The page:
Recently, our freezer stopped working. (Turns out we needed to defrost it). We were lucky that it wasn’t a huge problem however, it did get me thinking about alternatives.
Is there a way we can ditch the freezer for something more sustainable (Or even better, regenerative? Why sustain the crappy status quo when we could perhaps make it better than we found it?)
The first thing that sticks out at me is the fact that we live in Wisconsin. If we really want some refrigeration, we just have to go outside. 😛 Unfortunately, that option only works for part of the year, what can we do when it’s not 30 below zero?
Well, lucky for us we have plenty of other food preservaton methods at our disposal, some of them which we already use.
#1) Chickens (and other poultry) For those meat eaters out there who have a little bit of land, raise chickens! Unlike cows, pigs and other large animals, if you decide to make a chicken into a meal, you don’t have to worry about preserving the excess, its small size makes it easy to work with.
While the chicken is waiting to become dinner it can also serve many other valuable functions like providing eggs, feathers, manure for your garden, heat for your greenhouse, it can reduce pests, and the habitual scratching in the dirt chickens do works great to prepare the soil for planting your garden.
(Better yet, let the little cluckers live, they’ll do lots of great stuff for you in return and they’re kind of hilarious.) 🙂
#2)Fish…they’re like water chickens. 😛 They can perform many similar functions while they wait to make it to your dinner plate. Consider starting an aquaponics garden and the fish will help provide food for your plants and vice versa. You’ll have a sweet little ecosystem in no time, and none of it will need to be refrigerated.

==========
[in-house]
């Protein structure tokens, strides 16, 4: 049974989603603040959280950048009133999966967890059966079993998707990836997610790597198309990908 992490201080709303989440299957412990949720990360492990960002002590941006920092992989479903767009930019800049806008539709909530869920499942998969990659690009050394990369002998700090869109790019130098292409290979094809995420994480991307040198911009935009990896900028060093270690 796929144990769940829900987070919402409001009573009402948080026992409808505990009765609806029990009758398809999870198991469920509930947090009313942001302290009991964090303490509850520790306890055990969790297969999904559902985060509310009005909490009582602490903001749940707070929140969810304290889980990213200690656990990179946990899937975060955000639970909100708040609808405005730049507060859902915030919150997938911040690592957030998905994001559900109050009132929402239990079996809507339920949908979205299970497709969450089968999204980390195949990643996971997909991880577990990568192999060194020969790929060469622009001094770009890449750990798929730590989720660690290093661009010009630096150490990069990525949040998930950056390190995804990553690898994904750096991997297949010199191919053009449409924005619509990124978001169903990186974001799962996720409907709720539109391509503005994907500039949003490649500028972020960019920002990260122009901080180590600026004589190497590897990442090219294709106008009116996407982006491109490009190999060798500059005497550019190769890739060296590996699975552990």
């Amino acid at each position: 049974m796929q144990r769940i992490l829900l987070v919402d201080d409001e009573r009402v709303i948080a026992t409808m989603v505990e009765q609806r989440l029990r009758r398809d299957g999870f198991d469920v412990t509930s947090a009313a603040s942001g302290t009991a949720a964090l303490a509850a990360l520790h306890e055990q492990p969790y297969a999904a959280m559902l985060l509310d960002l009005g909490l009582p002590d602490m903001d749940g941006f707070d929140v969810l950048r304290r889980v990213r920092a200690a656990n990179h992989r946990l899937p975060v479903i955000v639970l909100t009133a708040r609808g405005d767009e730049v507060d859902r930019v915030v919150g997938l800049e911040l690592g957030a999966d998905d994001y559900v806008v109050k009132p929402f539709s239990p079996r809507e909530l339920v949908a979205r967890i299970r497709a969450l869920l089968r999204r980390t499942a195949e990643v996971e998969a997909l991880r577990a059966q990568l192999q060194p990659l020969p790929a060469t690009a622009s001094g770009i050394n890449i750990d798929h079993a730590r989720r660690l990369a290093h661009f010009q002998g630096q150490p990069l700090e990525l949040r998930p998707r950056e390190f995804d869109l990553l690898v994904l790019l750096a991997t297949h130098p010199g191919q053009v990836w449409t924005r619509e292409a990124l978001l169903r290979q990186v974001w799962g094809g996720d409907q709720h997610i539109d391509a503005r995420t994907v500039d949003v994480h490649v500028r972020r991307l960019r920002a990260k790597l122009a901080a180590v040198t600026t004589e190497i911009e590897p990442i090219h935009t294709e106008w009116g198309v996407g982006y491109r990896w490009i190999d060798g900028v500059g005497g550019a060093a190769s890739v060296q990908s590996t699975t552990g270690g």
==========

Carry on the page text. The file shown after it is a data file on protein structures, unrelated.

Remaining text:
However, you will probably have to use some electricity to aerate the water, fish need oxygen too; or you could always raise bettas…but that’s not much of a meal.
#3)Sand Storage. Sand has been used for hundreds if not thousands of years to help preserve fruits and vegetables. I found an awesome modern twist on traditional methods of sand preservation here.
#4) Root Cellar. Another oldie but a goodie is the root cellar. Root cellars have also been combined with sand (above) for use in preserving food. We have an insulated room in our basement which we use as a root cellar.
#5) Nestled Pot Fridge. By nestling a terra-cotta pot inside of a slightly larger pot, and filling the space between them with wet sand, you can effectively create a DIY, no electricity refrigerator. The wet sand has a cooling effect on the inner pot, studies have shown the space inside the smaller pot to maintain around 40 degrees farenheit.
#6)Canning Food. Everybody’s grandma has done it. There are two methods for canning food, pressure or a hot water bath, just remember that if you are using a hot water bath, you will want to stick with foods with a high acidity, such as tomatoes or pickles. Other foods might run the risk of spoiling and should utilize a pressure canner instead.
#7)Drying food Using a food dehydrator will extend the life of many different forms of food, including meats. (Jerky anyone?) You can also use them to dry fruits, and even make your own versions of fruit roll-ups. (Minus all the gross unpronounceable chemicals) You could buy a food dehydrator at the store or make your own:
#8)Going with the flow. Eat sensibly, seasonably. Eat local food that is in season in its natural time. In this way, when you’re hungry, just pick it and eat it. (Being from the cold north, I know that’s sometimes easier said than done, but it’s not entirely impossible, especially if you’re equipped with some of the awesome methods of food preservation listed above.)